A father has the obligation and responsibility to teach, and to be a role model to his offspring, no matter how they are created. A father figure is most influential in the early years of their young's life. Should the father neglect his duties in these early years or further down the road, the offspring will reflect this neglect the rest of their lives. In the novel Frankenstein, author Mary Shelley examines the different traits that one generally associates with fathers. Alphonse Frankenstein is the caring father of Victor Frankenstein. Henry Clerval, Victor's good friend, acts as a father figure when times are rough. Victor himself is much like a father to the monster, which he created out of his thirst for knowledge and life. A father figure is someone who has a loving and caring relationship with someone else that can be compared to the love in a family. .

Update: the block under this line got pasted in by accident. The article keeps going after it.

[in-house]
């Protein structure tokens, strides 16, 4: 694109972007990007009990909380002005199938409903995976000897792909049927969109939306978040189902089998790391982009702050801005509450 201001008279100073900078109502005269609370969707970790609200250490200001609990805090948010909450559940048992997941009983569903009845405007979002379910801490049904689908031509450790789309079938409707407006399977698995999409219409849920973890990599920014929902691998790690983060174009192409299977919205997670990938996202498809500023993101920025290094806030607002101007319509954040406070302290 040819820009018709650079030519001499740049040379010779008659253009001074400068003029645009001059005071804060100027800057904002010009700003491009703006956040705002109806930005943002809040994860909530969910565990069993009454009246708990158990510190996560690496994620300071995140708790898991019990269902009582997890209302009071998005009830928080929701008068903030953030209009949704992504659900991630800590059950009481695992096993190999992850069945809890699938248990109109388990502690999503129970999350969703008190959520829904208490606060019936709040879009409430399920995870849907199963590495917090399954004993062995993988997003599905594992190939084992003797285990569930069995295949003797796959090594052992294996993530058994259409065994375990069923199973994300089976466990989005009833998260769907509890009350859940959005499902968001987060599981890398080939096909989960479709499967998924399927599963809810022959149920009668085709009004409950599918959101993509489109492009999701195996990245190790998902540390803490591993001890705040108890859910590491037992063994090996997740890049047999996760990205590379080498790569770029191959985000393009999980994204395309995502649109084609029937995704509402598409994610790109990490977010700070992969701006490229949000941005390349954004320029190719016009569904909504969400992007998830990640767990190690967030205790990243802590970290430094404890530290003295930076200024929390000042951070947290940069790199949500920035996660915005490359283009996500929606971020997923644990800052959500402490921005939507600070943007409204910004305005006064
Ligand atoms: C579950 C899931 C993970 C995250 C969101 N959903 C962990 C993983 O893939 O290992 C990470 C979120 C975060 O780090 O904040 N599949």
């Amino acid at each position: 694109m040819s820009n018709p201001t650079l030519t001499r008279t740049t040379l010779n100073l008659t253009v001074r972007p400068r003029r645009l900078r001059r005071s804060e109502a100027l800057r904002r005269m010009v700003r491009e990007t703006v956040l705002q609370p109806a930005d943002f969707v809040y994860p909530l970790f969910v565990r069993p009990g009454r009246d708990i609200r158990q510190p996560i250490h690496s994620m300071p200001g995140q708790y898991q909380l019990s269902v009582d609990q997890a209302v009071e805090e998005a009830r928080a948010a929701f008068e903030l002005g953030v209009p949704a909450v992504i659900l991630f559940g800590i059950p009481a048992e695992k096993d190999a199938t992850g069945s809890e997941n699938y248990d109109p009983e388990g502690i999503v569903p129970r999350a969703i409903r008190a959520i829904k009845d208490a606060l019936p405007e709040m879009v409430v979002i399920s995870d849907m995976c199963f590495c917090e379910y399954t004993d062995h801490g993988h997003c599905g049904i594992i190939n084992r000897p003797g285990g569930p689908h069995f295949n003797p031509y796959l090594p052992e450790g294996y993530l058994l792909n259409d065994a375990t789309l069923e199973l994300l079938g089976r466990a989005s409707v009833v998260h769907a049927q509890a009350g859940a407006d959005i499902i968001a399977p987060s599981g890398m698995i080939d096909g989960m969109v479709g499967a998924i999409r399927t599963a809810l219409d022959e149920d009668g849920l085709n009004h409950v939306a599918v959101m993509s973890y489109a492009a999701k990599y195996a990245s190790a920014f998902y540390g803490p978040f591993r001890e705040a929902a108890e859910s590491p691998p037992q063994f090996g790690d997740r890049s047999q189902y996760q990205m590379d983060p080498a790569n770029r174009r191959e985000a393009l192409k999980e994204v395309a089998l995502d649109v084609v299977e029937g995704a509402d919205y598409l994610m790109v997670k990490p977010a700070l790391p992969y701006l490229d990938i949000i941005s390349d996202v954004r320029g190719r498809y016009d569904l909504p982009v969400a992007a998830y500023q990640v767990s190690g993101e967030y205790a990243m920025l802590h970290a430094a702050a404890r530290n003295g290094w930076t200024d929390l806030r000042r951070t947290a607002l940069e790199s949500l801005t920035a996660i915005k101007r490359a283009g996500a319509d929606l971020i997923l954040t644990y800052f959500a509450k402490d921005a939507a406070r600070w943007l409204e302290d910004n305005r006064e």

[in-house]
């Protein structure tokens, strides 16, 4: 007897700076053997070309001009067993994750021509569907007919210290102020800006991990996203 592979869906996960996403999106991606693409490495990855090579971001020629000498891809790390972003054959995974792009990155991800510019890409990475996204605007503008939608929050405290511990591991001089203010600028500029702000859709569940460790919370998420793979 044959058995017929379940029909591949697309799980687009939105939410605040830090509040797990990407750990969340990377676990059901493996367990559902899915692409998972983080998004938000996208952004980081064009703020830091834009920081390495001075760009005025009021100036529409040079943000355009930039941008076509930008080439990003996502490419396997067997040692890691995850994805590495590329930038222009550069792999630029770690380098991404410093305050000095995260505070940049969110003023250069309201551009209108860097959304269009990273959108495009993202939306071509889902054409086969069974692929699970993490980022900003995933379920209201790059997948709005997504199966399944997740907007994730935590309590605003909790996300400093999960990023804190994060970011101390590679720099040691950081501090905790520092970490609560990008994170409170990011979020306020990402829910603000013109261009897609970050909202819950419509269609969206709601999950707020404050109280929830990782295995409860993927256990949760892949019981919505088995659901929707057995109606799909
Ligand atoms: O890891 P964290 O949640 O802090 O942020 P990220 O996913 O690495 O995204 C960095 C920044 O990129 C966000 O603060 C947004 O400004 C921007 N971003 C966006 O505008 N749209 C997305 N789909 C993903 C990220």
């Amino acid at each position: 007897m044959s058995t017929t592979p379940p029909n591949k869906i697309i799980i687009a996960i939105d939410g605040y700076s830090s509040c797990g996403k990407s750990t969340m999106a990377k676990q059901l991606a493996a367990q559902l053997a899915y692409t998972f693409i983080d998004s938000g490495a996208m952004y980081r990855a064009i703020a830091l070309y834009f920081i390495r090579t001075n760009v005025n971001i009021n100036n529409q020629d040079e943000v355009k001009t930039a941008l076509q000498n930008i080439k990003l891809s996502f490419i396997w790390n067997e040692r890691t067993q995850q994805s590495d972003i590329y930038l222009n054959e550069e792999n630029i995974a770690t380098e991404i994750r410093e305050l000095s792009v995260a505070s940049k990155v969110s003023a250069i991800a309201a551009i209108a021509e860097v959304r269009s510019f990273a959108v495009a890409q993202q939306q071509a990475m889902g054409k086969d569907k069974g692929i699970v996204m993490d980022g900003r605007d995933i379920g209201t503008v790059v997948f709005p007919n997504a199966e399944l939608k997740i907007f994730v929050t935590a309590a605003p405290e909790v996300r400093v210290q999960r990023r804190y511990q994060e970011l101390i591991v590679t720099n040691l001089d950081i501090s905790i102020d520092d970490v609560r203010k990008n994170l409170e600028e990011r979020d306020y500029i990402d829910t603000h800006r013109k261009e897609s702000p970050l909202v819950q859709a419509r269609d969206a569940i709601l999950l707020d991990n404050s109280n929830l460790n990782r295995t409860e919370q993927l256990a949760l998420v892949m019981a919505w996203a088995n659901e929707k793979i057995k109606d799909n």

Henry Clerval is much like a father to Victor in the sense that he helps support Victor in several ways. Henry nurtures Victor when he is weak from loss of rest, food, and the struggling emotions over the creation of his monster. Victor says to himself while thinking about his good friend Henry, "but I was in reality very ill, and surely nothing but the unbounded and unremitting attentions of my friend could have restored me to life" (Shelley 47). Victor is saying that Henry helped bring him back to good health through tending his needs and nurturing him. This is just one of the fatherly-like traits which Henry demonstrates throughout the novel. What's more, is Henry makes Victor feel safe, happy, and loved. Henry's cheerfulness counters Victor's moroseness. Victor says "I felt suddenly, and for the first time during many months, calm and serene joy" (45). Henry's good spirit brings bliss to Victor when he is depressed, much like a father's love would create joy. Henry, although he is a friend, acts as a father because he feels it is his duty to make Victor stronger and content.